c. Station operator selects EEs and oversees them on day to day (like in Humble).
d. Control and Risk/Reward –station operator is a lot more independent, and sun bears less of the risk/reward of profit or loss. The operator has more freedom in setting hours, can buy some non-sun products. (contra Humble where Humble set the hours and the station sold only humble products)
2. Alternatives – parent company can require franchisee to carry insurance, can put indemnity clause in K
Partnerships – 92-101 & 105-111 & UPA §§ 6-9, 11-15, 18-21, 23-27, 29-33 and 40 (need to look up UPA when study)
I. Does a partnership exist?
1. Against finding partnership by estoppel –imposes huge liability, each partner liable for debts of partnership (> than just what you invested)
A. Martin v. Peyton (ny 1972) – Partnership v. Lender. KN&K was in financial difficulties, and Peyton (D) offered to become partners in the biz, but KN&K rejected the offer. Instead, Peyton loaned KN&K 2.5 million and in return received
1. Provisions giving control: speculative stock, 40% of profits until loan repaid, Peyton had option to become partner, right to inspect borrower’s books, right to veto any proposal deemed too speculative.
2. Arguments: Ps KN&K sued Peyton claiming that Peyton is actually a partner bc has exerted some control so that Peyton will be liable for the debts of KN&K. Peyton saying we’re only creditors.
3. They do not call themselves partners anywhere.
4. Issue: Ds Peyton lends $ to KN&K. Are Peyton, et al Lenders or partners?
5. Holding: they are lenders, not partners. Against accidental partnerships.
a. Provisions in the K that gave lenders control were specifically to protect their investment à not enough to create partnership.
b. Never exercised the option.
2. Need more than just Form to find a partnership, need Substance of actual relationship & Intent to be partners
3. If partnership exists must be determined under Totality of circumstances test.
A. Southex v. RIBA –Partnership v. Contract. L.T. agreement to put on trade show. Refer to themselves initially in agreement as partners, yet trade show producer already said we don’t want ownership of trade show and don’t want to be on the hook for losses. Years later, RIBA fires show producer, who sues saying we’re partners, you can’t fire us, and if you do then you owe us our share in this show.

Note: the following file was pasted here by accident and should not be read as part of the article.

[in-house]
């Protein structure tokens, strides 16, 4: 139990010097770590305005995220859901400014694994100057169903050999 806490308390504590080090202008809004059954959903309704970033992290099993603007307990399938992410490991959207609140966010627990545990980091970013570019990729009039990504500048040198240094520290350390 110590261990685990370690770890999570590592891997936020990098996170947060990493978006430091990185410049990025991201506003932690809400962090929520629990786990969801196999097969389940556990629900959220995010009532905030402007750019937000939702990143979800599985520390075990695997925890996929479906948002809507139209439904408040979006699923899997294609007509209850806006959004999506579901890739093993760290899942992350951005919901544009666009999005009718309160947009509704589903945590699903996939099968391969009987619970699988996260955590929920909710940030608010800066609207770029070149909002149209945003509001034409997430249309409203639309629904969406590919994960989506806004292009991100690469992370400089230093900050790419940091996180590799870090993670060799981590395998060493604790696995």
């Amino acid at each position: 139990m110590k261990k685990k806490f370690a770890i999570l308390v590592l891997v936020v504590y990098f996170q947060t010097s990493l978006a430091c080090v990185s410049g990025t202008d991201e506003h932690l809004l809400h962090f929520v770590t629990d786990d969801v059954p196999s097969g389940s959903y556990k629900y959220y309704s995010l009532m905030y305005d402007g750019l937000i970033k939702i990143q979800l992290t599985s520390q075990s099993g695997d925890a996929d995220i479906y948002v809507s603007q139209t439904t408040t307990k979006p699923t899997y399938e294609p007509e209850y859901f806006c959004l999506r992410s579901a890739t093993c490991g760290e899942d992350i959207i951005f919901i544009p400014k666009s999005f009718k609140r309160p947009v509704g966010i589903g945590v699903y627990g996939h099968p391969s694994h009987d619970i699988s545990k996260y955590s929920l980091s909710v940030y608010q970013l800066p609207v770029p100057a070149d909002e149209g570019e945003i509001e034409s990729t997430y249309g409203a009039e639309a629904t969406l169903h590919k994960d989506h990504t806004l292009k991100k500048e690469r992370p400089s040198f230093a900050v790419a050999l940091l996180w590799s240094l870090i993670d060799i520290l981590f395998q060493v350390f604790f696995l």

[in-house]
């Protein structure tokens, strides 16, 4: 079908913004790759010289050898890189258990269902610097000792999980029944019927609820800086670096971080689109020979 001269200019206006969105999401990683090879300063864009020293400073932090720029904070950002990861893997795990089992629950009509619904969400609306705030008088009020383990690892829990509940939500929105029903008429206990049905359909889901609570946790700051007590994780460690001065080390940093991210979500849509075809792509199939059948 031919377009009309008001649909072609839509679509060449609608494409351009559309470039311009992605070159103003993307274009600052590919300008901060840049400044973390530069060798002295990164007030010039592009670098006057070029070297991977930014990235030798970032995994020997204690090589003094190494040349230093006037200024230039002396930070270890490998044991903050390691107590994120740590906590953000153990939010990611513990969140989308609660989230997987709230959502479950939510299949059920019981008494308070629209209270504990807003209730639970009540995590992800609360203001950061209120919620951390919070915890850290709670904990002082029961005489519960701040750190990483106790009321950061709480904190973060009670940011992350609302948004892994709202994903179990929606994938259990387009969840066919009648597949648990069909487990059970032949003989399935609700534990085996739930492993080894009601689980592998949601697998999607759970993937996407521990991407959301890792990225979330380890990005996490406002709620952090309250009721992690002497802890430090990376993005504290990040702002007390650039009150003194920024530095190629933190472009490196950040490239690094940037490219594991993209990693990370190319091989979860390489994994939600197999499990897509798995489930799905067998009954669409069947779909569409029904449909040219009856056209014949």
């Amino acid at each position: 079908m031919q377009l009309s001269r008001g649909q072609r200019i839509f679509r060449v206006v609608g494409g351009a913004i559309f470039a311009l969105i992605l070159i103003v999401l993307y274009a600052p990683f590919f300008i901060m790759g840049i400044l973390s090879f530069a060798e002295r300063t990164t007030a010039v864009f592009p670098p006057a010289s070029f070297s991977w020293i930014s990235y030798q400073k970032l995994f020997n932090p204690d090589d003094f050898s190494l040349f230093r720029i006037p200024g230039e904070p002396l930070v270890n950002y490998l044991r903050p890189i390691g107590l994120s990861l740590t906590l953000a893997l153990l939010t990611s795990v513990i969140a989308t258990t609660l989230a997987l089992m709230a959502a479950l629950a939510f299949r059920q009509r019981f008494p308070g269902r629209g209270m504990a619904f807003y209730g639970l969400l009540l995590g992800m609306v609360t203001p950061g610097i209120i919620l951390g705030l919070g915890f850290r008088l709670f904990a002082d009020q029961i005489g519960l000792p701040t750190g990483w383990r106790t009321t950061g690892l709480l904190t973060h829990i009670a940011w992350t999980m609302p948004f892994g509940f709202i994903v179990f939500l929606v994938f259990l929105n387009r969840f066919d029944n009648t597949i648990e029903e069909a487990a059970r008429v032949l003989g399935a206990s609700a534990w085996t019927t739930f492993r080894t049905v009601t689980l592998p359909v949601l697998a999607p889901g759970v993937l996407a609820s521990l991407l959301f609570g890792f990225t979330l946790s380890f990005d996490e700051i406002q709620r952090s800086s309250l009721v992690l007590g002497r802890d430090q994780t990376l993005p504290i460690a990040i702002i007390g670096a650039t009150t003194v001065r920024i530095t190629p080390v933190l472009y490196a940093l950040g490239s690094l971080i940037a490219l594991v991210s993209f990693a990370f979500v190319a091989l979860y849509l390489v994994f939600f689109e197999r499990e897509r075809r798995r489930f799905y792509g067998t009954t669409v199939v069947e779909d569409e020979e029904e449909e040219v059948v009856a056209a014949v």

1. Holding: NOT a partnership even though agreement uses the word partner and share in P&L.
a. Form test not enough: not enough to use word “partner,” fill out partnership form, or share P&L
b. Must do that and have the substance of a partnership, ie must intend that it be like a partnership
3. Reasoning: even though Agreement use the term “partnership” once and they share profit and loss, that’s not definitive here – need the substance (ct reasons they used word more in colloquial than legal sense). Ct thinks they didn’t envision an ongoing relationship. It was a once a year relationship, not in partnership and if they were then they didn’t intend to be. This was more like hiring an EE.
a. See UPA §7 Rules for Determining Existence of a Partnership –while the 5 things listed create presumption of partnership formation, this case overcomes that presumption. Sharing in profit and loss wasn’t definitive here.
4. Ct won’t just find a partnership where it’s not pretty clear the partners intended it.
4. A partnership can be created without a partnership agreement. So, cts look at totality of circumstances
A. Substance over form – ct value substance over form in deciding whether a partnership exists. (which in corporations is the opposite)
II. Duties- Partners have a fiduciary duty to inform one another of biz opportunities that arise during partnership.
1. Partners owe each other the duty of finest loyalty, which includes honesty, disclosure, and equal opportunity to all partners.
A. Meinhard v. Salmon (1928) –. Facts: . (investor v investor+hotel mngr) Meinhard & Salmon are co-adventurers in 20 year lease: meinhart is 50% investor; Salmon 50% investor+ manager. Toward end of lease, LL approaches manager about building new hotel on the prop. Manager doesn’t tell silent partner about this opp., but signs a new lease for just himself. Manager investor thought it was okay bc their lease ended in 3 mos. & this was to start right after. (Cardozo said relationship itself creates the obligation & this was an opp. for the partnership).
B. Dissent’s view: Just a K – partnership to manage bldg for 20 yr term, deals for after 20 yr period don’t matter
1. Cardozo’s view when enter a K that envisions a partnership relationship, it’s different than just a k.
a. At min –should have told other partner about opportunity (prob ok to say if u bid too good luck)
i. Reasoning: must look out for one another anytime during 20 years. Since they contracted partnership, it should be partnership info.